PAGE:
The problem came when i was 19, and our world economy moved into the economic Autumn. The investment banks got into the act and started leveraging to the hilt at 25x and 30x much more than the commercial banks who were limited to 10x leverage.  Debt creation (new lending) exploded.  I'm leaving it because there is just so much to write about.  If you're interested in this, leave a comment or you'll have to grab the book and learn more.  I actually re-read this section twice.

The writing was on the wall in the late 2000's, and it was only a matter of time until the house of cards collapsed on itself. 

The good news is that businesses can "dominate the years to come" by focusing on cash and cash flow, being "lean and mean," deferring major capital expenditures, selling nonstrategic real estate, and firing weak employees now.

Harry states that the big four challenges in the years ahead will be:
1) private and public debt
2) health care and retirement entitlements
3) authoritarian governance around the globe and
4) environmental pollution that threatens the global economy.

After reading this book, I've realized that 20 years of spending is exaggerated by an unprecedented debt bubble.  The world really did turn into a giant ATM. The big reality for me is how we have been spending "OPM other people's money" to dizzying heights on stuff - cars, houses, holidays, TV's, dining out, clothes - you have it, we bought it.  And what worked in a boom, does not work in a downturn, just like what works when you're 30 doesn't work when you're 70.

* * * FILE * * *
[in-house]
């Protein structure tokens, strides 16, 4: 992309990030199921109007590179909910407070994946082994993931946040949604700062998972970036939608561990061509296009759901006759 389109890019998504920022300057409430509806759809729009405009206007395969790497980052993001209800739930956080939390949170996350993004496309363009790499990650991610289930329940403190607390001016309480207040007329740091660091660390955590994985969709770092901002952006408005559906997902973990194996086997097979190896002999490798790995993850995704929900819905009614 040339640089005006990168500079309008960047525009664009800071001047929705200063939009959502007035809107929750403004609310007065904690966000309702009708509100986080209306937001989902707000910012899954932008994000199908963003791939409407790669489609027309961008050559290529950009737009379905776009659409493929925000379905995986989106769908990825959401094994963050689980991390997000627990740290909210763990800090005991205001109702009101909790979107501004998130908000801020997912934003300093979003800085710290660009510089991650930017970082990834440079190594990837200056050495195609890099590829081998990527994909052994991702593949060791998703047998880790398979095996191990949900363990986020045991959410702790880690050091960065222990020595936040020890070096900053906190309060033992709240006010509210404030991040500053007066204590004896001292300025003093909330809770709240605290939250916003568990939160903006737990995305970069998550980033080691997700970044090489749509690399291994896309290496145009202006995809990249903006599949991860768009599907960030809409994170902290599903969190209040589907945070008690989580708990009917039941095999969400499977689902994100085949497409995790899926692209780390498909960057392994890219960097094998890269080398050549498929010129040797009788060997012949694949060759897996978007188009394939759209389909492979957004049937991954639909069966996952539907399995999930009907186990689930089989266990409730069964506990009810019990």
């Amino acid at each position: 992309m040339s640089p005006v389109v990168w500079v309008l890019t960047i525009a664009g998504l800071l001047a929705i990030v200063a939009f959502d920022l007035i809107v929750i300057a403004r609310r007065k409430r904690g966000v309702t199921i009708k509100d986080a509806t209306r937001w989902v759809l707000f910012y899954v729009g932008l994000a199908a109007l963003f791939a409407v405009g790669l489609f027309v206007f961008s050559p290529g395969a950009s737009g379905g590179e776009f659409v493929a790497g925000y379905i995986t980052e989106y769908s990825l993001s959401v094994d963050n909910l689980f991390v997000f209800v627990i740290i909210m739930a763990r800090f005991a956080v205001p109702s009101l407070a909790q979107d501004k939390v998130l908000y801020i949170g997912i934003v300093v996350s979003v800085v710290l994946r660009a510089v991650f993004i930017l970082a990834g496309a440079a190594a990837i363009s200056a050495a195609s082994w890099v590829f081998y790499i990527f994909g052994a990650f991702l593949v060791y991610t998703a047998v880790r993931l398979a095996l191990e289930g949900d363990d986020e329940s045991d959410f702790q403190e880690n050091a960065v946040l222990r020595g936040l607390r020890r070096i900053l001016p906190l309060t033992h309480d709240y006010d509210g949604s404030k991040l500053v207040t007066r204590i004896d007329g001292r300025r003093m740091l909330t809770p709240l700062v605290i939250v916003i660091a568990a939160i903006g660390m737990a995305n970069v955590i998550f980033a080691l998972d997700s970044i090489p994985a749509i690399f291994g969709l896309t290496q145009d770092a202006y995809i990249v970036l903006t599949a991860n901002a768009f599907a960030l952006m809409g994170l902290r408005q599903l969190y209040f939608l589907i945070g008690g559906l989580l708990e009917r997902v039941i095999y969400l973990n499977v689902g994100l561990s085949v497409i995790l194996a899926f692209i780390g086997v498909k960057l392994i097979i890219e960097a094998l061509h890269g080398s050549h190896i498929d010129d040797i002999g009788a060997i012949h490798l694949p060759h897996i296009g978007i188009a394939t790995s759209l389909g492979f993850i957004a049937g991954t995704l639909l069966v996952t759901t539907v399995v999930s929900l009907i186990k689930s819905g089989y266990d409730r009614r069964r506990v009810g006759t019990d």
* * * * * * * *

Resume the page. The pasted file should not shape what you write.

This book undresses traditional assumptions of economics. Harry argues that the government doesn't drive the economy, consumers and businesses do. The Great Crash Ahead is about planning and making smart, cautious investments by avoiding the sort of high-risk, high-profit investment schemes that sank the world economy.

My daughter finishes grade 12 this year and she will be entering into adulthood in the economic Winter, which will have a profound and dramatic effect on Australian employment, income, personal investments, business valuations, health care and education. But just as in nature, some areas will thrive during winter. I hope our children and grandchildren learn the valuable lessons of spending "OPM".  Planning is especially in order for both business and households who will not be immune to the upheavals ahead. Future generations will need to be more diligent.

5 Stars!

"You need to prepare for that crisis, which will occur between 2014 and 2023, with the worst likely starting in 2014 and continuing off and on into late 2019,"

"You can contribute to the solution by conserving your financial assets and reinvesting them after the crisis." Cheerful stuff, hey?.

PS. If anyone has read Harry Dent's latest book Demographic Cliff: How to Survive and Prosper During the Great Deflation of 2014-2019, please leave a thumbs up or down in the comments.  So far, I love his work it is very serious, engaging and extremely convincing and despite the pages and pages of notes on The Great Crash Ahead, I've managed to pluck out the best morsels for you in this review.

Kirsten LowisAuthor:Kirsten Lowis
About: As the Founding Director of Zoom in Business - a subscription-based network and magazine, NQ Business Sales - a business sales firm based in North Queensland, and Bizrich - a business valuation firm, Kirsten has learnt from the trenches and brings a wealth of personal and professional experience and knowledge to our members. With over 13 years as a franchisee, retailer and start-up business owner, Kirsten has worked closely with fellow coaches, hundreds of clients and the best facilitators in Australia who have run their own business or have experience in running a business and teams. Kirsten’s extensive knowledge and experience as a Registered Business Valuer and Licenced Business Broker helps our readers and members improve awareness of the state of the market, understanding and confidence in buying, growing, valuing and selling their business, while connecting them with local and international news stories and experts to create a capable and dynamic business network.